miles east of the Suffolk's last reported position, and then
depth-charged the contact believing it was aU-Boat. Upon close
examination of the debris that floated to the surface, it was
determined that this was in fact the final resting place of the
The Suffolk definitely lies on the outer edge of New England diving.
Its location in 190feet of water almost 35 miles off the mainland
invokes respect from even the most seasoned deep wreck diver. Very
little is known about diving the Suffolk, mainly because there have
been relatively few dives made on the wreck in the 50years that she
has been down. Only a handful of charters have actually made the
trek out, and have been met with a variety of conditions, typical
for such an offshore site. Some information written about diving the
Suffolk has described her as a deep, dark, unforgiving wreck with
lots of monofilament, which certainly can be true. the wreck does
have its share of mono, fishnet, and dragger shrapnel, and divers
must use extreme care when navigating about the wreck. When in 190
feet of water, add in bad visibility and dubious surface conditions,
the recipe is about complete for a dangerous dive. But when the sea
cooperates the Suffolk can be an awesome dive
Such conditions were present in early July 1993 when the Grey Eagle
left Rhode Island on the first charter to the Suffolk in seven
years. With oily flat seas and a promising forecast, the boat
steamed towards the rising sun. As we approached the wreck site, we
thought we had been beaten out to the wreck by a boat full of cod
jiggers, but we were relieved to find that the other boat was drift
fishing for blues. As the marker line went over the side we were
thrilled to observe 30feet of vertical visibility.
the tie in team went over the side. in minutes the cups were
floating on the surface. Lines were secured, oxygen was deployed,
and all the divers were in. Artifacts recovered that day would
include the 24 inch brass engine order alarm bell, and brass engine
the mooring line was shackled into a deck plate about 40 feet
forward of the stern, in 42 degrees water with visibility that was
at least 30 feet, but could have been pushing50. Dive lights were
only needed to illuminate the inner reached of the engine room, as
most of the interior was exposed through the broken hull.
The Suffolk lies turned turtle on the bottom, but the stern area has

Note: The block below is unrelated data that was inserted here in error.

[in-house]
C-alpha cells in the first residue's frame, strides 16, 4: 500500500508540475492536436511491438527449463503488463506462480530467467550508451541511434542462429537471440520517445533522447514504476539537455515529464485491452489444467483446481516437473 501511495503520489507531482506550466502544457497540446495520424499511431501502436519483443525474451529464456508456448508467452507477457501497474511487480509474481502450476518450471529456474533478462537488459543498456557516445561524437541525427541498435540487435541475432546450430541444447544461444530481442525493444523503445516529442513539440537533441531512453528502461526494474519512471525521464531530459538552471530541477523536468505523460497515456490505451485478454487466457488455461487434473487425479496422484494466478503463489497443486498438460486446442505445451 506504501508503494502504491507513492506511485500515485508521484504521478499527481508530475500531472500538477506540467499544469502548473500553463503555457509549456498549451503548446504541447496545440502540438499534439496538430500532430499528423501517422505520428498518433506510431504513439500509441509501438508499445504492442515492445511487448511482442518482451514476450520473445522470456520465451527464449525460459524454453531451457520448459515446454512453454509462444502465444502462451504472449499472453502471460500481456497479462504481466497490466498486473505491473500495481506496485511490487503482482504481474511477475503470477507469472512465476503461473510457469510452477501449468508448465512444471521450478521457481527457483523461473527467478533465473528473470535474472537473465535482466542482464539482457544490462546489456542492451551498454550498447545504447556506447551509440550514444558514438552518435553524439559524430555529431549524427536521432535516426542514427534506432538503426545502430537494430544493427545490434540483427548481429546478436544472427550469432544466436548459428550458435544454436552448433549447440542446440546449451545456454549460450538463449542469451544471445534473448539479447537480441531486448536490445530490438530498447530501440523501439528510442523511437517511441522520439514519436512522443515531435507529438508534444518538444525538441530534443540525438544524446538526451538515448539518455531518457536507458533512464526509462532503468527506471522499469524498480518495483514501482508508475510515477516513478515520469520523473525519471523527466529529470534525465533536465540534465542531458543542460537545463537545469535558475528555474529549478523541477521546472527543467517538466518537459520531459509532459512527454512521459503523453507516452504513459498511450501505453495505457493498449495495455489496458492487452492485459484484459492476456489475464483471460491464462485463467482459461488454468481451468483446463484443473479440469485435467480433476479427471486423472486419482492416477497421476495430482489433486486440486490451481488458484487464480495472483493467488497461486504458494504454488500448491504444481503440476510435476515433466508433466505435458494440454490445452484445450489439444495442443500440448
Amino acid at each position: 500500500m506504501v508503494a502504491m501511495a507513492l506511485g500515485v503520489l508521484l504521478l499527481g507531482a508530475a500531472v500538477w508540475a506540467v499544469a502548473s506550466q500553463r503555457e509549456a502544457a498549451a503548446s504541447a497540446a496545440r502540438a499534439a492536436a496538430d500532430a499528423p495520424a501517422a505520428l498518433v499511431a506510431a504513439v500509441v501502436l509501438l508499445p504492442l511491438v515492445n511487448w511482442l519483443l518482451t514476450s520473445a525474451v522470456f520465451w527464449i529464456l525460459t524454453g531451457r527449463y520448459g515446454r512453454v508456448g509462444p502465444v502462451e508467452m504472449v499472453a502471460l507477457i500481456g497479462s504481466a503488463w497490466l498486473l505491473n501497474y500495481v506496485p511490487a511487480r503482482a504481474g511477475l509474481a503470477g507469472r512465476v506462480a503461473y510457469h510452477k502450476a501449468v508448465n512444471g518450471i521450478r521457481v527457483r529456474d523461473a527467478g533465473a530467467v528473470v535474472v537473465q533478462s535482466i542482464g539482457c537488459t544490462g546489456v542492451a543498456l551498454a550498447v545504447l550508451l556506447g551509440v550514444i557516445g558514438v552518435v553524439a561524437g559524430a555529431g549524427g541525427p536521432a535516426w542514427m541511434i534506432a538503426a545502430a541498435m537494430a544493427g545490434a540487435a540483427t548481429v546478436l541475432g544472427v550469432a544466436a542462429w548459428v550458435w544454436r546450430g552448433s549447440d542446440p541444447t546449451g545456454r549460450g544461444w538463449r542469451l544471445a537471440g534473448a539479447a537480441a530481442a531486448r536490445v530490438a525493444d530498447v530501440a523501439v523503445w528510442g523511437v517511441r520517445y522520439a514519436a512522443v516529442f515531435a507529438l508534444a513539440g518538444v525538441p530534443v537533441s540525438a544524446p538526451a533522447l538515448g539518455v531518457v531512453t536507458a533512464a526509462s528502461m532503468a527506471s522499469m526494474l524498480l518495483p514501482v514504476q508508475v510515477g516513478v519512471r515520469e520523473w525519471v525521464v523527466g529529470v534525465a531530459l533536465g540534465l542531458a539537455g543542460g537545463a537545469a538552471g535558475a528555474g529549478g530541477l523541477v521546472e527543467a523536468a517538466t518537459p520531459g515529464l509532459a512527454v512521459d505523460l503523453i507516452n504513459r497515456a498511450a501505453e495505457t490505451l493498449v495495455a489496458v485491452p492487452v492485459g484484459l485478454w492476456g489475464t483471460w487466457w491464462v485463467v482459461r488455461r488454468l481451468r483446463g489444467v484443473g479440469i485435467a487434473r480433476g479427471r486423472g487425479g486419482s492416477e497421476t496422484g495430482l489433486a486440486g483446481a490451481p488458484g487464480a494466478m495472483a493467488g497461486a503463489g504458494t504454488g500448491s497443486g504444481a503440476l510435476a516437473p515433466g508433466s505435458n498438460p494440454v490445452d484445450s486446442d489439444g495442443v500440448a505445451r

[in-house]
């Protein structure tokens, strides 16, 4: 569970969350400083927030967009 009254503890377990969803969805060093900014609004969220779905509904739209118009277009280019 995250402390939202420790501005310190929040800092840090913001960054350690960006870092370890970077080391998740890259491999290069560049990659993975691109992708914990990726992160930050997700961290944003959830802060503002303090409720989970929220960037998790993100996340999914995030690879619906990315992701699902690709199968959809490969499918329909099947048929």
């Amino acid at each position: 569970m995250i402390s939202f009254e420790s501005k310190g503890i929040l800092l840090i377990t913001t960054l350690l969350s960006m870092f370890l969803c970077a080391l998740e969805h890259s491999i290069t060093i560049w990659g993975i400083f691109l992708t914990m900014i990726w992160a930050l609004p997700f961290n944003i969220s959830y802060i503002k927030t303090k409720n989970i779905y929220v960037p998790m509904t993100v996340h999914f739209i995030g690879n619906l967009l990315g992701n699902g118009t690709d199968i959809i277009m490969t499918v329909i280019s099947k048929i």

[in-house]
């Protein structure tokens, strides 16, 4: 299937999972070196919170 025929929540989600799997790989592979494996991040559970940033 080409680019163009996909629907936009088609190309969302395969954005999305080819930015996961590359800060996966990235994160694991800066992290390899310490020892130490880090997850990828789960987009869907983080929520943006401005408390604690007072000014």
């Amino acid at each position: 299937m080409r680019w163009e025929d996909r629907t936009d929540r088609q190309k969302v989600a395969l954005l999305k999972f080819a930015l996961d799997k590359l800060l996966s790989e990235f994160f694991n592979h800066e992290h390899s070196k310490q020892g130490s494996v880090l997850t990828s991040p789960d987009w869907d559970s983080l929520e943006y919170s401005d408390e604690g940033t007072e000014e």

plenty of openings, most likely caused by the depth charge attack
during the war. One hole in the engine room is so large, an ill
fated 20 foot long scallop dragger rig rests inside. Rumors of lots
of monofilament were definitely true, but the wreck has no more than
any other well fished wreck in New England, and perhaps less than
some of the heavily fished wrecks south of New York, such as the
Arundo. The propeller is still in place, providing a great photo
opportunity, although the rudder is missing, which may have been a
major cause of the sinking.
Brass shone like gold from the dive lights everywhere you looked,
and artifact hunting divers were limited by having to make decisions
as to what to take, and what to leave behind. Others were just
content to use their limited bottom time on the one scheduled dive
to see as much of the wreck as possible. One dive team observed what
looked like the engine order telegraph hanging upside down from a
deck plate only 20 feet from the anchor line, but had neither the
tools nor the time to further investigate their discovery. It's good
to see that the years have been kind to her underwater, and the
Suffolk can still be referred to as "a good old job".
penetration into any shipwreck should only
be done by those with proper training, experience and
wreck diving equipment. Scuba equipment
like powerful dive lights,
as well as redundant air supply like a
pony bottle or
are standard gear for wreck divers.
The Suffolk Shipwreck.
The Suffolk Shipwreck.
Artifacts from The Suffolk Shipwreck.